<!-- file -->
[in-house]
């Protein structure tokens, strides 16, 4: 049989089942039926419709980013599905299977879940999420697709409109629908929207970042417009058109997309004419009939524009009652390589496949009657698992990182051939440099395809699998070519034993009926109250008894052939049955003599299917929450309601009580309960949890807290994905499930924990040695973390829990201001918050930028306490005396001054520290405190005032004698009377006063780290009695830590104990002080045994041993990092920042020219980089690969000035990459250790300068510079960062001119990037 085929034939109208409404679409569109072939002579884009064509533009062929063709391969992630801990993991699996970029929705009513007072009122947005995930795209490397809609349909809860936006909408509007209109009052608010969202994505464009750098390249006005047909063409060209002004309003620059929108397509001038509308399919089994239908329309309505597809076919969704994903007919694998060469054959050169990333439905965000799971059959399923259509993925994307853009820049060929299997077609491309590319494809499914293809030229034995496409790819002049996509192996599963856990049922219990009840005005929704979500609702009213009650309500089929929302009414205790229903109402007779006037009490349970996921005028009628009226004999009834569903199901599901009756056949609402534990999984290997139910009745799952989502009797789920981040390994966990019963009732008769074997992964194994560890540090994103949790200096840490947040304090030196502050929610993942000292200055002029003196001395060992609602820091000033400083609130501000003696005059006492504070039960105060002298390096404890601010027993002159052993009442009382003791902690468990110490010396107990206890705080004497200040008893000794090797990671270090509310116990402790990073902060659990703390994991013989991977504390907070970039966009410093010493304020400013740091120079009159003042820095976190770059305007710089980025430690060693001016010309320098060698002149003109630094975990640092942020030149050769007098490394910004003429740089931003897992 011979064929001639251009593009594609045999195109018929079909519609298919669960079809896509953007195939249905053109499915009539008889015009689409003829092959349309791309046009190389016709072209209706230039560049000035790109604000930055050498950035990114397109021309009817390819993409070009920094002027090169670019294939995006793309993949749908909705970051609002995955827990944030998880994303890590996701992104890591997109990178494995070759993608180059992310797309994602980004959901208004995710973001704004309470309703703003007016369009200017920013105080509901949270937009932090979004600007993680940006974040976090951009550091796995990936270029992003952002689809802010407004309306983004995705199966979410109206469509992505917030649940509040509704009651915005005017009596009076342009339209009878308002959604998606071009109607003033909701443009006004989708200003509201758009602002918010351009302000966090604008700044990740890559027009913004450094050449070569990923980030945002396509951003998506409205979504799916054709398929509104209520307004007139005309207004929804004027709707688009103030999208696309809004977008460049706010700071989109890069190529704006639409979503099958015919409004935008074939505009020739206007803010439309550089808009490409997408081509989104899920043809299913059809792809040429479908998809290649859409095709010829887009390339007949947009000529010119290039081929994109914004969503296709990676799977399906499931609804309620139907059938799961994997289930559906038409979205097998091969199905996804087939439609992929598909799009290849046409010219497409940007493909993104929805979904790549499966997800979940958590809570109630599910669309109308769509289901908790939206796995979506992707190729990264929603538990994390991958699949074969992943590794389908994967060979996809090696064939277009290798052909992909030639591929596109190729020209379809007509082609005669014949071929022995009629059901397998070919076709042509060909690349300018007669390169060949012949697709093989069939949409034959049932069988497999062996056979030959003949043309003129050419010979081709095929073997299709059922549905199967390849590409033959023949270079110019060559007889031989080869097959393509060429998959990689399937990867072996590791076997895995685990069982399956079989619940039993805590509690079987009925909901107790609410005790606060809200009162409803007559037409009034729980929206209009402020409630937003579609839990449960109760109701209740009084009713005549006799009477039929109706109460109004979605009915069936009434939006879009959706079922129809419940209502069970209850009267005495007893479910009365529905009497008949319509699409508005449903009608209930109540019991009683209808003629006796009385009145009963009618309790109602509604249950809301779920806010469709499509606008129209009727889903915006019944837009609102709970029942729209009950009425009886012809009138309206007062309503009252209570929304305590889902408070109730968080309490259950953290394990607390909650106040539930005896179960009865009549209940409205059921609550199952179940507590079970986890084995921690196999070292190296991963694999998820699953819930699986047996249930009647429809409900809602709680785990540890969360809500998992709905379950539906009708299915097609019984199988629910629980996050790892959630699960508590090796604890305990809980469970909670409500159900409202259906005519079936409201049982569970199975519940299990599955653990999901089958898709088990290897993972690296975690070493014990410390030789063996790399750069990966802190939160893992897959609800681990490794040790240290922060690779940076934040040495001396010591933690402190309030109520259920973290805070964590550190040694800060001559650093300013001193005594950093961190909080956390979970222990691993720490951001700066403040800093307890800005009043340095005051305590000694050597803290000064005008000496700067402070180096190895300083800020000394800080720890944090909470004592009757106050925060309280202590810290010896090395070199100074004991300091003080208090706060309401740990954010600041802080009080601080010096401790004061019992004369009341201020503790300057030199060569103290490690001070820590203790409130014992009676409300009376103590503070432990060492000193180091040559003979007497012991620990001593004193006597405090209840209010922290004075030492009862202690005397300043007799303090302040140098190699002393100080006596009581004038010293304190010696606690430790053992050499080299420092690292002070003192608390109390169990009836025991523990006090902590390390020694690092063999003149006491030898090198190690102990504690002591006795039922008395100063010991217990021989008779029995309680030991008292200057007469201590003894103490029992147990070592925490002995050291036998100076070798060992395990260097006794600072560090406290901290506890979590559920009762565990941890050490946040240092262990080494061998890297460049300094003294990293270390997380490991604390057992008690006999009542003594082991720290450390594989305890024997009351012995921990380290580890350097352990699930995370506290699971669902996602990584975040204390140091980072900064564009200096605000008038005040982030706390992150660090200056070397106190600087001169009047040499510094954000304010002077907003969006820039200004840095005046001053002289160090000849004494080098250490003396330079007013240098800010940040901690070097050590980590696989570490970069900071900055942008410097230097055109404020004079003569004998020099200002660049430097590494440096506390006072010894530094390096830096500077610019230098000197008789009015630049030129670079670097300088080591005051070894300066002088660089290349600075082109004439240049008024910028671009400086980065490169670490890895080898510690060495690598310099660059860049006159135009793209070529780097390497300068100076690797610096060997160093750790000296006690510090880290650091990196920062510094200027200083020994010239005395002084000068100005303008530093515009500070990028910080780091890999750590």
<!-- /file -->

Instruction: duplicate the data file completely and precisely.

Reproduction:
[in-house]
């Protein structure tokens, strides 16, 4: 049989089942039926419709980013599905299977879940999420697709409109629908929207970042417009058109997309004419009939524009009652390589496949009657698992990182051939440099395809699998070519034993009926109250008894052939049955003599299917929450309601009580309960949890807290994905499930924990040695973390829990201001918050930028306490005396001054520290405190005032004698009377006063780290009695830590104990002080045994041993990092920042020219980089690969000035990459250790300068510079960062001119990037 085929034939109208409404679409569109072939002579884009064509533009062929063709391969992630801990993991699996970029929705009513007072009122947005995930795209490397809609349909809860936006909408509007209109009052608010969202994505464009750098390249006005047909063409060209002004309003620059929108397509001038509308399919089994239908329309309505597809076919969704994903007919694998060469054959050169990333439905965000799971059959399923259509993925994307853009820049060929299997077609491309590319494809499914293809030229034995496409790819002049996509192996599963856990049922219990009840005005929704979500609702009213009650309500089929929302009414205790229903109402007779006037009490349970996921005028009628009226004999009834569903199901599901009756056949609402534990999984290997139910009745799952989502009797789920981040390994966990019963009732008769074997992964194994560890540090994103949790200096840490947040304090030196502050929610993942000292200055002029003196001395060992609602820091000033400083609130501000003696005059006492504070039960105060002298390096404890601010027993002159052993009442009382003791902690468990110490010396107990206890705080004497200040008893000794090797990671270090509310116990402790990073902060659990703390994991013989991977504390907070970039966009410093010493304020400013740091120079009159003042820095976190770059305007710089980025430690060693001016010309320098060698002149003109630094975990640092942020030149050769007098490394910004003429740089931003897992 011979064929001639251009593009594609045999195109018929079909519609298919669960079809896509953007195939249905053109499915009539008889015009689409003829092959349309791309046009190389016709072209209706230039560049000035790109604000930055050498950035990114397109021309009817390819993409070009920094002027090169670019294939995006793309993949749908909705970051609002995955827990944030998880994303890590996701992104890591997109990178494995070759993608180059992310797309994602980004959901208004995710973001704004309470309703703003007016369009200017920013105080509901949270937009932090979004600007993680940006974040976090951009550091796995990936270029992003952002689809802010407004309306983004995705199966979410109206469509992505917030649940509040509704009651915005005017009596009076342009339209009878308002959604998606071009109607003033909701443009006004989708200003509201758009602002918010351009302000966090604008700044990740890559027009913004450094050449070569990923980030945002396509951003998506409205979504799916054709398929509104209520307004007139005309207004929804004027709707688009103030999208696309809004977008460049706010700071989109890069190529704006639409979503099958015919409004935008074939505009020739206007803010439309550089808009490409997408081509989104899920043809299913059809792809040429479908998809290649859409095709010829887009390339007949947009000529010119290039081929994109914004969503296709990676799977399906499931609804309620139907059938799961994997289930559906038409979205097998091969199905996804087939439609992929598909799009290849046409010219497409940007493909993104929805979904790549499966997800979940958590809570109630599910669309109308769509289901908790939206796995979506992707190729990264929603538990994390991958699949074969992943590794389908994967060979996809090696064939277009290798052909992909030639591929596109190729020209379809007509082609005669014949071929022995009629059901397998070919076709042509060909690349300018007669390169060949012949697709093989069939949409034959049932069988497999062996056979030959003949043309003129050419010979081709095929073997299709059922549905199967390849590409033959023949270079110019060559007889031989080869097959393509060429998959990689399937990867072996590791076997895995685990069982399956079989619940039993805590509690079987009925909901107790609410005790606060809200009162409803007559037409009034729980929206209009402020409630937003579609839990449960109760109701209740009084009713005549006799009477039929109706109460109004979605009915069936009434939006879009959706079922129809419940209502069970209850009267005495007893479910009365529905009497008949319509699409508005449903009608209930109540019991009683209808003629006796009385009145009963009618309790109602509604249950809301779920806010469709499509606008129209009727889903915006019944837009609102709970029942729209009950009425009886012809009138309206007062309503009252209570929304305590889902408070109730968080309490259950953290394990607390909650106040539930005896179960009865009549209940409205059921609550199952179940507590079970986890084995921690196999070292190296991963694999998820699953819930699986047996249930009647429809409900809602709680785990540890969360809500998992709905379950539906009708299915097609019984199988629910629980996050790892959630699960508590090796604890305990809980469970909670409500159900409202259906005519079936409201049982569970199975519940299990599955653990999901089958898709088990290897993972690296975690070493014990410390030789063996790399750069990966802190939160893992897959609800681990490794040790240290922060690779940076934040040495001396010591933690402190309030109520259920973290805070964590550190040694800060001559650093300013001193005594950093961190909080956390979970222990691993720490951001700066403040800093307890800005009043340095005051305590000694050597803290000064005008000496700067402070180096190895300083800020000394800080720890944090909470004592009757106050925060309280202590810290010896090395070199100074004991300091003080208090706060309401740990954010600041802080009080601080010096401790004061019992004369009341201020503790300057030199060569103290490690001070820590203790409130014992009676409300009376103590503070432990060492000193180091040559003979007497012991620990001593004193006597405090209840209010922290004075030492009862202690005397300043007799303090302040140098190699002393100080006596009581004038010293304190010696606690430790053992050499080299420092690292002070003192608390109390169990009836025991523990006090902590390390020694690092063999003149006491030898090198190690102990504690002591006795039922008395100063010991217990021989008779029995309680030991008292200057007469201590003894103490029992147990070592925490002995050291036998100076070798060992395990260097006794600072560090406290901290506890979590559920009762565990941890050490946040240092262990080494061998890297460049300094003294990293270390997380490991604390057992008690006999009542003594082991720290450390594989305890024997009351012995921990380290580890350097352990699930995370506290699971669902996602990584975040204390140091980072900064564009200096605000008038005040982030706390992150660090200056070397106190600087001169009047040499510094954000304010002077907003969006820039200004840095005046001053002289160090000849004494080098250490003396330079007013240098800010940040901690070097050590980590696989570490970069900071900055942008410097230097055109404020004079003569004998020099200002660049430097590494440096506390006072010894530094390096830096500077610019230098000197008789009015630049030129670079670097300088080591005051070894300066002088660089290349600075082109004439240049008024910028671009400086980065490169670490890895080898510690060495690598310099660059860049006159135009793209070529780097390497300068100076690797610096060997160093750790000296006690510090880290650091990196920062510094200027200083020994010239005395002084000068100005303008530093515009500070990028910080780091890999750590």